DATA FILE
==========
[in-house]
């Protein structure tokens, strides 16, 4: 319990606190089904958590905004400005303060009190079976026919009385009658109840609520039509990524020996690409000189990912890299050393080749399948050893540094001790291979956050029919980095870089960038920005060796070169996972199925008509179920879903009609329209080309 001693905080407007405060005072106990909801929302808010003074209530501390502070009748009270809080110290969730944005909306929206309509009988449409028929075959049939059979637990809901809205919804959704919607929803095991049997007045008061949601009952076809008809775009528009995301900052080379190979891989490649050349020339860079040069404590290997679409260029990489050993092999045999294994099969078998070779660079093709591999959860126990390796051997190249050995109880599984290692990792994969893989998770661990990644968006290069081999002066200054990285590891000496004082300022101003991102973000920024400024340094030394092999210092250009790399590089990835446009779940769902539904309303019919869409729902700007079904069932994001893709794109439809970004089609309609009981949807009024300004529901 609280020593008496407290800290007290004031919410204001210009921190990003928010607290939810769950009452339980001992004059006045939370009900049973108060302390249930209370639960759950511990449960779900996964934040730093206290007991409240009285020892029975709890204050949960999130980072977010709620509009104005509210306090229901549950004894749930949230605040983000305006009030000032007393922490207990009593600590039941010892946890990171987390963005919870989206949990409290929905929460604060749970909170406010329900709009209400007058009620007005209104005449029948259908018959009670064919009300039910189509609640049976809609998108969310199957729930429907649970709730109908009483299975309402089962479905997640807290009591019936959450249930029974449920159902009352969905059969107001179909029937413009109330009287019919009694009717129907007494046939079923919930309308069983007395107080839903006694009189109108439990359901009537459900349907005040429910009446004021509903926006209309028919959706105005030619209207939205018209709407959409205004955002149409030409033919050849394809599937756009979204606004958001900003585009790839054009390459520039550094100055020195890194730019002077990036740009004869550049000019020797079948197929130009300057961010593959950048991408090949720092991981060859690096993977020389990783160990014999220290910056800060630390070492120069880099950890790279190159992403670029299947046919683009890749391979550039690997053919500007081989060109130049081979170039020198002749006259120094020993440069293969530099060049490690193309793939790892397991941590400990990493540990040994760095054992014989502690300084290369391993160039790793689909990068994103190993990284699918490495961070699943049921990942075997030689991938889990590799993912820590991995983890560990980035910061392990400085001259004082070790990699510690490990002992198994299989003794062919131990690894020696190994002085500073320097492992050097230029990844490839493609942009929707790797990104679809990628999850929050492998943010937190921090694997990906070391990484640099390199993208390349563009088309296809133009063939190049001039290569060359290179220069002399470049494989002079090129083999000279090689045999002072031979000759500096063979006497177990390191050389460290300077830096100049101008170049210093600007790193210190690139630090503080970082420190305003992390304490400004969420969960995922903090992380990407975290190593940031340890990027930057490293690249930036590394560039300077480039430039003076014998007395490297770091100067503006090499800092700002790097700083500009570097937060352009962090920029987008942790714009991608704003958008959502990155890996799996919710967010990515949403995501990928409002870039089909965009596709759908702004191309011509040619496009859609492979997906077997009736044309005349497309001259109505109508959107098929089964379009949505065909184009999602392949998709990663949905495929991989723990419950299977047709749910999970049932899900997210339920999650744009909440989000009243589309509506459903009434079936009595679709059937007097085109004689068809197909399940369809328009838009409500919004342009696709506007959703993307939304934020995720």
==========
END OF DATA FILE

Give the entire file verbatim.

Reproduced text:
[in-house]
């Protein structure tokens, strides 16, 4: 319990606190089904958590905004400005303060009190079976026919009385009658109840609520039509990524020996690409000189990912890299050393080749399948050893540094001790291979956050029919980095870089960038920005060796070169996972199925008509179920879903009609329209080309 001693905080407007405060005072106990909801929302808010003074209530501390502070009748009270809080110290969730944005909306929206309509009988449409028929075959049939059979637990809901809205919804959704919607929803095991049997007045008061949601009952076809008809775009528009995301900052080379190979891989490649050349020339860079040069404590290997679409260029990489050993092999045999294994099969078998070779660079093709591999959860126990390796051997190249050995109880599984290692990792994969893989998770661990990644968006290069081999002066200054990285590891000496004082300022101003991102973000920024400024340094030394092999210092250009790399590089990835446009779940769902539904309303019919869409729902700007079904069932994001893709794109439809970004089609309609009981949807009024300004529901 609280020593008496407290800290007290004031919410204001210009921190990003928010607290939810769950009452339980001992004059006045939370009900049973108060302390249930209370639960759950511990449960779900996964934040730093206290007991409240009285020892029975709890204050949960999130980072977010709620509009104005509210306090229901549950004894749930949230605040983000305006009030000032007393922490207990009593600590039941010892946890990171987390963005919870989206949990409290929905929460604060749970909170406010329900709009209400007058009620007005209104005449029948259908018959009670064919009300039910189509609640049976809609998108969310199957729930429907649970709730109908009483299975309402089962479905997640807290009591019936959450249930029974449920159902009352969905059969107001179909029937413009109330009287019919009694009717129907007494046939079923919930309308069983007395107080839903006694009189109108439990359901009537459900349907005040429910009446004021509903926006209309028919959706105005030619209207939205018209709407959409205004955002149409030409033919050849394809599937756009979204606004958001900003585009790839054009390459520039550094100055020195890194730019002077990036740009004869550049000019020797079948197929130009300057961010593959950048991408090949720092991981060859690096993977020389990783160990014999220290910056800060630390070492120069880099950890790279190159992403670029299947046919683009890749391979550039690997053919500007081989060109130049081979170039020198002749006259120094020993440069293969530099060049490690193309793939790892397991941590400990990493540990040994760095054992014989502690300084290369391993160039790793689909990068994103190993990284699918490495961070699943049921990942075997030689991938889990590799993912820590991995983890560990980035910061392990400085001259004082070790990699510690490990002992198994299989003794062919131990690894020696190994002085500073320097492992050097230029990844490839493609942009929707790797990104679809990628999850929050492998943010937190921090694997990906070391990484640099390199993208390349563009088309296809133009063939190049001039290569060359290179220069002399470049494989002079090129083999000279090689045999002072031979000759500096063979006497177990390191050389460290300077830096100049101008170049210093600007790193210190690139630090503080970082420190305003992390304490400004969420969960995922903090992380990407975290190593940031340890990027930057490293690249930036590394560039300077480039430039003076014998007395490297770091100067503006090499800092700002790097700083500009570097937060352009962090920029987008942790714009991608704003958008959502990155890996799996919710967010990515949403995501990928409002870039089909965009596709759908702004191309011509040619496009859609492979997906077997009736044309005349497309001259109505109508959107098929089964379009949505065909184009999602392949998709990663949905495929991989723990419950299977047709749910999970049932899900997210339920999650744009909440989000009243589309509506459903009434079936009595679709059937007097085109004689068809197909399940369809328009838009409500919004342009696709506007959703993307939304934020995720």